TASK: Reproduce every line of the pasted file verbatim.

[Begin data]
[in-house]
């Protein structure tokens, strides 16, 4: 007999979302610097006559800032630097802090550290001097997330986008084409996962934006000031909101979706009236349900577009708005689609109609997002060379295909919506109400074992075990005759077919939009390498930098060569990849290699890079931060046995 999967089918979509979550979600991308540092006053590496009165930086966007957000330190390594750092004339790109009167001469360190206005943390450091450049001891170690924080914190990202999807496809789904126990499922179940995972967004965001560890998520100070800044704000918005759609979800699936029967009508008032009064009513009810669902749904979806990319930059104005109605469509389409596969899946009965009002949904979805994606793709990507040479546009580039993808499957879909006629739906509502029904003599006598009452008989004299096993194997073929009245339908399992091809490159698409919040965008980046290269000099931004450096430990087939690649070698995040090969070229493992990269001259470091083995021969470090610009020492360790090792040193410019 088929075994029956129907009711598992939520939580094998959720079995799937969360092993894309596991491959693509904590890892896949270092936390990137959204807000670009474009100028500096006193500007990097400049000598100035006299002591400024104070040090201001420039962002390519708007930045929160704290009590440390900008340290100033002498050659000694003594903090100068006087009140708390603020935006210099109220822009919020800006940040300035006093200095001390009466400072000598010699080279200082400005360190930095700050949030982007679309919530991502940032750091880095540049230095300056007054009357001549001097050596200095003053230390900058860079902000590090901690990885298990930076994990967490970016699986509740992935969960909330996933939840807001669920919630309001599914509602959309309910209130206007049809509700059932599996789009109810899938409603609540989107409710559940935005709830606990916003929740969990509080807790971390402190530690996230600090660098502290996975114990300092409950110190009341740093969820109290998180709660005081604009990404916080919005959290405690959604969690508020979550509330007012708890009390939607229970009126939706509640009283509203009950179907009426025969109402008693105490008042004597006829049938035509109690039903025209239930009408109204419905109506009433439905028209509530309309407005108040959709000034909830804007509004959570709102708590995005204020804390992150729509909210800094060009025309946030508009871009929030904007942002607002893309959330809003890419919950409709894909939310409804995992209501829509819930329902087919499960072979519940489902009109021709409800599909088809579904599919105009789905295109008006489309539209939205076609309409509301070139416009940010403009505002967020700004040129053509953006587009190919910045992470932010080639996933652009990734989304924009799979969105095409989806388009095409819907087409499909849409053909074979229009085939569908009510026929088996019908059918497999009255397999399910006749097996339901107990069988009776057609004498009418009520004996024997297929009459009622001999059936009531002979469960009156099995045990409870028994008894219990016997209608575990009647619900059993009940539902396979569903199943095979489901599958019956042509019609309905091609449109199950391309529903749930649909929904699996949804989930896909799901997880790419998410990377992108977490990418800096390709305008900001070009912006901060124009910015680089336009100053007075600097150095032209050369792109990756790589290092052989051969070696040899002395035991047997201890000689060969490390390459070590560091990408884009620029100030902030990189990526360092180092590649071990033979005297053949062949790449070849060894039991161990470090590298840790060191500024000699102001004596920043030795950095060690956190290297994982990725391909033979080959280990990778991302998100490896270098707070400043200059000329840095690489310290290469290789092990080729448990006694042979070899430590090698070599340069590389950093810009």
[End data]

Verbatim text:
[in-house]
């Protein structure tokens, strides 16, 4: 007999979302610097006559800032630097802090550290001097997330986008084409996962934006000031909101979706009236349900577009708005689609109609997002060379295909919506109400074992075990005759077919939009390498930098060569990849290699890079931060046995 999967089918979509979550979600991308540092006053590496009165930086966007957000330190390594750092004339790109009167001469360190206005943390450091450049001891170690924080914190990202999807496809789904126990499922179940995972967004965001560890998520100070800044704000918005759609979800699936029967009508008032009064009513009810669902749904979806990319930059104005109605469509389409596969899946009965009002949904979805994606793709990507040479546009580039993808499957879909006629739906509502029904003599006598009452008989004299096993194997073929009245339908399992091809490159698409919040965008980046290269000099931004450096430990087939690649070698995040090969070229493992990269001259470091083995021969470090610009020492360790090792040193410019 088929075994029956129907009711598992939520939580094998959720079995799937969360092993894309596991491959693509904590890892896949270092936390990137959204807000670009474009100028500096006193500007990097400049000598100035006299002591400024104070040090201001420039962002390519708007930045929160704290009590440390900008340290100033002498050659000694003594903090100068006087009140708390603020935006210099109220822009919020800006940040300035006093200095001390009466400072000598010699080279200082400005360190930095700050949030982007679309919530991502940032750091880095540049230095300056007054009357001549001097050596200095003053230390900058860079902000590090901690990885298990930076994990967490970016699986509740992935969960909330996933939840807001669920919630309001599914509602959309309910209130206007049809509700059932599996789009109810899938409603609540989107409710559940935005709830606990916003929740969990509080807790971390402190530690996230600090660098502290996975114990300092409950110190009341740093969820109290998180709660005081604009990404916080919005959290405690959604969690508020979550509330007012708890009390939607229970009126939706509640009283509203009950179907009426025969109402008693105490008042004597006829049938035509109690039903025209239930009408109204419905109506009433439905028209509530309309407005108040959709000034909830804007509004959570709102708590995005204020804390992150729509909210800094060009025309946030508009871009929030904007942002607002893309959330809003890419919950409709894909939310409804995992209501829509819930329902087919499960072979519940489902009109021709409800599909088809579904599919105009789905295109008006489309539209939205076609309409509301070139416009940010403009505002967020700004040129053509953006587009190919910045992470932010080639996933652009990734989304924009799979969105095409989806388009095409819907087409499909849409053909074979229009085939569908009510026929088996019908059918497999009255397999399910006749097996339901107990069988009776057609004498009418009520004996024997297929009459009622001999059936009531002979469960009156099995045990409870028994008894219990016997209608575990009647619900059993009940539902396979569903199943095979489901599958019956042509019609309905091609449109199950391309529903749930649909929904699996949804989930896909799901997880790419998410990377992108977490990418800096390709305008900001070009912006901060124009910015680089336009100053007075600097150095032209050369792109990756790589290092052989051969070696040899002395035991047997201890000689060969490390390459070590560091990408884009620029100030902030990189990526360092180092590649071990033979005297053949062949790449070849060894039991161990470090590298840790060191500024000699102001004596920043030795950095060690956190290297994982990725391909033979080959280990990778991302998100490896270098707070400043200059000329840095690489310290290469290789092990080729448990006694042979070899430590090698070599340069590389950093810009």